In this journal:
- an optical illusion;
- world’s oldest restaurant;
- tapas, lots, of, tapas.
Let’s Start, with an Apology
I have to apologize here. My journals usually have a lot of interesting and well-shot pictures, and that has been integrated into my style. However, starting from this part, my journals may have fewer pictures and intriguing tales for you. This is because this part is where I pick up my parents and continue onto a different style of travel. My parents are well over 60, and do not possess the same kind of language skills or stamina as I do, so we would spend hours just getting ready every day. Coupled with the fact that I have already written about Madrid multiple times, including earlier in this trip, so this particular journal would be especially concise.
I picked up my parents from Madrid airport just a day after returning from Porto. This is finally the time for some family action. First up was some typical sightseeing in Madrid, which I have covered extensively in previous journals.
One new thing I encountered on the way, however, is this pale white statue. No, your eyes did not deceive you, as this is how the presentation tricks your brain into thinking the picture is compressed. In the same place as a Colombus statue sitting in Colón Square, this piece of art made by Jaume Plensa was meant to be temporary while that other statue was out of commission. As a result of my incompetent writing speed, you would not be able to see this piece of art standing while reading this journal. Oopsie!
Of course, while my parents were fascinated by the fact that such a beautiful imperial city can contain so much sunshine and antiquities, I was simply checking my phone talking to Ana, who I met earlier while waiting for my parents. I have never encountered anyone from Croatia before, and her amazing language skills, as well as charming attitude made her unforgettable. I kept thinking of visiting her beautiful hometown of Dubrovnik while my parents were busy making poses in front of the royal palace. (spoiler alert: I actually did later in the year.) In the end, I did not mind taking my parents around the famous sites, but I felt like it was starting to make me jaded as if I was a local Madrileño.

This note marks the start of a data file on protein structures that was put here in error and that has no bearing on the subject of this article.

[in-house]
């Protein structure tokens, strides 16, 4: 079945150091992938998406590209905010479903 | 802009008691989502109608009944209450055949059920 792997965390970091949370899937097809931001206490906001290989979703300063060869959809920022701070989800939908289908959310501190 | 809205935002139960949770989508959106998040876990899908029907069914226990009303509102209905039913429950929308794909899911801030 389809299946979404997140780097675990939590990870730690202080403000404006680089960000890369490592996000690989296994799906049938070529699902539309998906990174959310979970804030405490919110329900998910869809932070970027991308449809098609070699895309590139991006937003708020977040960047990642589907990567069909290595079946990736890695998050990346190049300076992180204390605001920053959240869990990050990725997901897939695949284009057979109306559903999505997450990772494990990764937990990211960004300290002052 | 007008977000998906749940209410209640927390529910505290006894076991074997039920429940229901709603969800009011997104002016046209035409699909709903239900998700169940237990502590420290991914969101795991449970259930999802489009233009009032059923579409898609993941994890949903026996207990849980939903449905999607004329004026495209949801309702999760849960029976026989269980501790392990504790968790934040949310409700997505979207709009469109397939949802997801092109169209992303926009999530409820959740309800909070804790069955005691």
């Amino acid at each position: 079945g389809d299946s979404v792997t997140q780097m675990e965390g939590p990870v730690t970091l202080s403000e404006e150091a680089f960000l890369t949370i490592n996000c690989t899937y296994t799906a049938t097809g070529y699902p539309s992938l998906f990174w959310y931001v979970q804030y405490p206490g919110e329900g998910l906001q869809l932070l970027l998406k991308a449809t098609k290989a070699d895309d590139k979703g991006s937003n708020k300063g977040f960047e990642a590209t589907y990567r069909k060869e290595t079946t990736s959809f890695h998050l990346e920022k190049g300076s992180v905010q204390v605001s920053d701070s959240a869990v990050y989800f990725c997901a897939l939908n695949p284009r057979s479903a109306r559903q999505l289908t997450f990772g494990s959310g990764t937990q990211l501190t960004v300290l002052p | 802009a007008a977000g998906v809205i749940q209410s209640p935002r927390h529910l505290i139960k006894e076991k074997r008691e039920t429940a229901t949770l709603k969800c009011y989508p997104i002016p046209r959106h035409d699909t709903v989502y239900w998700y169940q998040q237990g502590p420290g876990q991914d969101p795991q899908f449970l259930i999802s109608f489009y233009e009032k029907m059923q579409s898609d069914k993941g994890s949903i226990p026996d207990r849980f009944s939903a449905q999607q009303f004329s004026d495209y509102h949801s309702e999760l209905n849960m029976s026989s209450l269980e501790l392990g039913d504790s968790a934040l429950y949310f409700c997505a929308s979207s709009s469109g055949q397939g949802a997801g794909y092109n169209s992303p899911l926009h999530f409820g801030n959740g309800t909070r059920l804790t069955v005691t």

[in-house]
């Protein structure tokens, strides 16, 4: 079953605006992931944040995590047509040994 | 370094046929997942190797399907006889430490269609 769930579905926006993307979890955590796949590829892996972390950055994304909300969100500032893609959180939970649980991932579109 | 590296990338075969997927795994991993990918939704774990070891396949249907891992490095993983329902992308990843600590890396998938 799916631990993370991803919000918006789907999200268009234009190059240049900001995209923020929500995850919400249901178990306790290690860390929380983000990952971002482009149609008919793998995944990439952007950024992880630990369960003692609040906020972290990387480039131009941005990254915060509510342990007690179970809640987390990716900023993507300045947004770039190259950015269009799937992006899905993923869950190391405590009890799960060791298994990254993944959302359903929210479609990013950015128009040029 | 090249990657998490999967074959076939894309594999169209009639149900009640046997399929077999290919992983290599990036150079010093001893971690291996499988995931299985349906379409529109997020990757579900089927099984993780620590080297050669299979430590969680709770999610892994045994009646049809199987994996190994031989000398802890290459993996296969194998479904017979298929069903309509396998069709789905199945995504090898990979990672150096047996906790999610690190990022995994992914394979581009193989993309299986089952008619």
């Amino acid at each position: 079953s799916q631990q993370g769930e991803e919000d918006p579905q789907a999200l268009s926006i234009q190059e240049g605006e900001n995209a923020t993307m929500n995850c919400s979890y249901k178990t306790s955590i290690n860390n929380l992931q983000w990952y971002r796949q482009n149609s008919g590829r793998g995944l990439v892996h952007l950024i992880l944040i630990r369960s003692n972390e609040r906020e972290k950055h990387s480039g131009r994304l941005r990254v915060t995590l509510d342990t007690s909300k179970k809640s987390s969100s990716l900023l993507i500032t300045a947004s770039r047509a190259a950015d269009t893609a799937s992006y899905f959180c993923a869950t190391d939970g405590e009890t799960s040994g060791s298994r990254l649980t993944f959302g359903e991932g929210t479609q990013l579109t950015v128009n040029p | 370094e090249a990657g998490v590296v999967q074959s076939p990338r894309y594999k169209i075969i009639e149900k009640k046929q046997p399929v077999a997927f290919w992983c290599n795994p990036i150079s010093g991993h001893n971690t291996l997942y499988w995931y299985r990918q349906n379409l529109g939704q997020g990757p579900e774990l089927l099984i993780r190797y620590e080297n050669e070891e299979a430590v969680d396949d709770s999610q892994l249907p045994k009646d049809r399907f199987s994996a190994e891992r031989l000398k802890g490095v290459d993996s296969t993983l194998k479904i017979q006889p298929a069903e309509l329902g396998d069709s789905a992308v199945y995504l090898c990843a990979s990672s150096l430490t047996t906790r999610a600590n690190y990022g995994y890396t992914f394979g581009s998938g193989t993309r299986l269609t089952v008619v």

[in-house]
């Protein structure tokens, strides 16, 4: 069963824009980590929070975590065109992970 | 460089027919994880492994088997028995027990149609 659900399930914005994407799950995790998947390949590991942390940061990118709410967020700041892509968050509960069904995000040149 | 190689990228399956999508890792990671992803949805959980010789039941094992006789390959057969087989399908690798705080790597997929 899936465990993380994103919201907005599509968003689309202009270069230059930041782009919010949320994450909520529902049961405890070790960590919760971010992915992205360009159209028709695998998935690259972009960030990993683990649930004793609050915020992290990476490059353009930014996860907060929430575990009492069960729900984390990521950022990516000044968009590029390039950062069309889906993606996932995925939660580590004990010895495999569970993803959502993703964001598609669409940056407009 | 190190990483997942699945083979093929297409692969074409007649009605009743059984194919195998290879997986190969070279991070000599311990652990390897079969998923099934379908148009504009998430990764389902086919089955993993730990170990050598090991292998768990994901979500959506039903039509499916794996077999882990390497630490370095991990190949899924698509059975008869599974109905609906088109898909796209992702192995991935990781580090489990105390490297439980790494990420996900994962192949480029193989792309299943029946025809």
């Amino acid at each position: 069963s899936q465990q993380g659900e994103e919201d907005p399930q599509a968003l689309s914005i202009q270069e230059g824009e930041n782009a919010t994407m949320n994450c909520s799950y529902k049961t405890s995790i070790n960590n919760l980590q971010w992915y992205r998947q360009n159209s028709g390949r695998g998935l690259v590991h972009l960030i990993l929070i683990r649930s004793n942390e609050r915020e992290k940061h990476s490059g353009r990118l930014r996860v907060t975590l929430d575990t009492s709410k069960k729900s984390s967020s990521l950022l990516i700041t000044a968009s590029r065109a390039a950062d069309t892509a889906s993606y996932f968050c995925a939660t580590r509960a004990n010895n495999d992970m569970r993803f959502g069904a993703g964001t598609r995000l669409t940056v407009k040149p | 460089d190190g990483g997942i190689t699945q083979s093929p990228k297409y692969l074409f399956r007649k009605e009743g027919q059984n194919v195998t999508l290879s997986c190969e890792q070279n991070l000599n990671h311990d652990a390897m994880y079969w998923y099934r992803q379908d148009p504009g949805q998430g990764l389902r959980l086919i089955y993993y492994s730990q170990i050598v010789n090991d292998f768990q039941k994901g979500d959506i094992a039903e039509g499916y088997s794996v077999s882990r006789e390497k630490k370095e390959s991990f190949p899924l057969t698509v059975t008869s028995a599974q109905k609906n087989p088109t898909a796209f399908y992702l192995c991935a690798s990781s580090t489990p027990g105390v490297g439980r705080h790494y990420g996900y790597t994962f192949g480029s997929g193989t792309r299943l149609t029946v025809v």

Of course, the main player of this journal is about food. Spanish food is very similar to Chinese food, which both serve as a means of socializing. As a result, a solo traveler like me would find it rather difficult to sit in a tapas restaurant alone, eating a disproportionately incombatible amount of food suitable for sharing. So I was really grateful for my parents to come, and I could finally enjoy some good food without breaking my bank: they wanna pay for everything! 😉
We went to a famous tapas restaurant situated in an old, semi-underground brick house, called the House of Mushrooms. Underneath the large ceiling arch paintings, hundreds of mushrooms were sizzling in bacon fat, and the smell meandered its way through the subterrainean passages. This is definitely a ritual for any food lover, and guess what my family is made of?
Another mandatory food for anyone wishing for a taste of Spain is of course, paella. Even though it is not originally from the region, many migrants from the southern maritime regions have brought this classic tradition to the capital, making it possibly one of the best places to have an authentic plate of paella ranked right after the coasts of its birth. So of course, we picked a good one, and took off.